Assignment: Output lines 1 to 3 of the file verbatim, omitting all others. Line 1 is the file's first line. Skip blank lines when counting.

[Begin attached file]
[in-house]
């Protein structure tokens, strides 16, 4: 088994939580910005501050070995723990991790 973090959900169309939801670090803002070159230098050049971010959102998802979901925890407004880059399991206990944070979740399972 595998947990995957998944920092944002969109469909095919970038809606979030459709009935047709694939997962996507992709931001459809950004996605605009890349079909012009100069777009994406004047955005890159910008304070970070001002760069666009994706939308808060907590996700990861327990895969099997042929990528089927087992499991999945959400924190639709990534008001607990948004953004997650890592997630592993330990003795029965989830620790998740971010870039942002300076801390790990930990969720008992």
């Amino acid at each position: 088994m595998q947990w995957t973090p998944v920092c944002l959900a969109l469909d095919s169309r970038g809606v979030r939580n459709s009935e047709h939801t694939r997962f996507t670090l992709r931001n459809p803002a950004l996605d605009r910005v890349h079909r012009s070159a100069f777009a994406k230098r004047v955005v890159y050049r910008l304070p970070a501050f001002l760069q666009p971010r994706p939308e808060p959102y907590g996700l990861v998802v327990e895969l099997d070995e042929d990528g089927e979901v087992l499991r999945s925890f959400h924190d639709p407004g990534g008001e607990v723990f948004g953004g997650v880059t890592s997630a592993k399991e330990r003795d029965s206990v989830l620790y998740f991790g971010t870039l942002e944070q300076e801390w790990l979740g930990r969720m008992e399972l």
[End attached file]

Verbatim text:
[in-house]
């Protein structure tokens, strides 16, 4: 088994939580910005501050070995723990991790 973090959900169309939801670090803002070159230098050049971010959102998802979901925890407004880059399991206990944070979740399972 595998947990995957998944920092944002969109469909095919970038809606979030459709009935047709694939997962996507992709931001459809950004996605605009890349079909012009100069777009994406004047955005890159910008304070970070001002760069666009994706939308808060907590996700990861327990895969099997042929990528089927087992499991999945959400924190639709990534008001607990948004953004997650890592997630592993330990003795029965989830620790998740971010870039942002300076801390790990930990969720008992």
């Amino acid at each position: 088994m595998q947990w995957t973090p998944v920092c944002l959900a969109l469909d095919s169309r970038g809606v979030r939580n459709s009935e047709h939801t694939r997962f996507t670090l992709r931001n459809p803002a950004l996605d605009r910005v890349h079909r012009s070159a100069f777009a994406k230098r004047v955005v890159y050049r910008l304070p970070a501050f001002l760069q666009p971010r994706p939308e808060p959102y907590g996700l990861v998802v327990e895969l099997d070995e042929d990528g089927e979901v087992l499991r999945s925890f959400h924190d639709p407004g990534g008001e607990v723990f948004g953004g997650v880059t890592s997630a592993k399991e330990r003795d029965s206990v989830l620790y998740f991790g971010t870039l942002e944070q300076e801390w790990l979740g930990r969720m008992e399972l």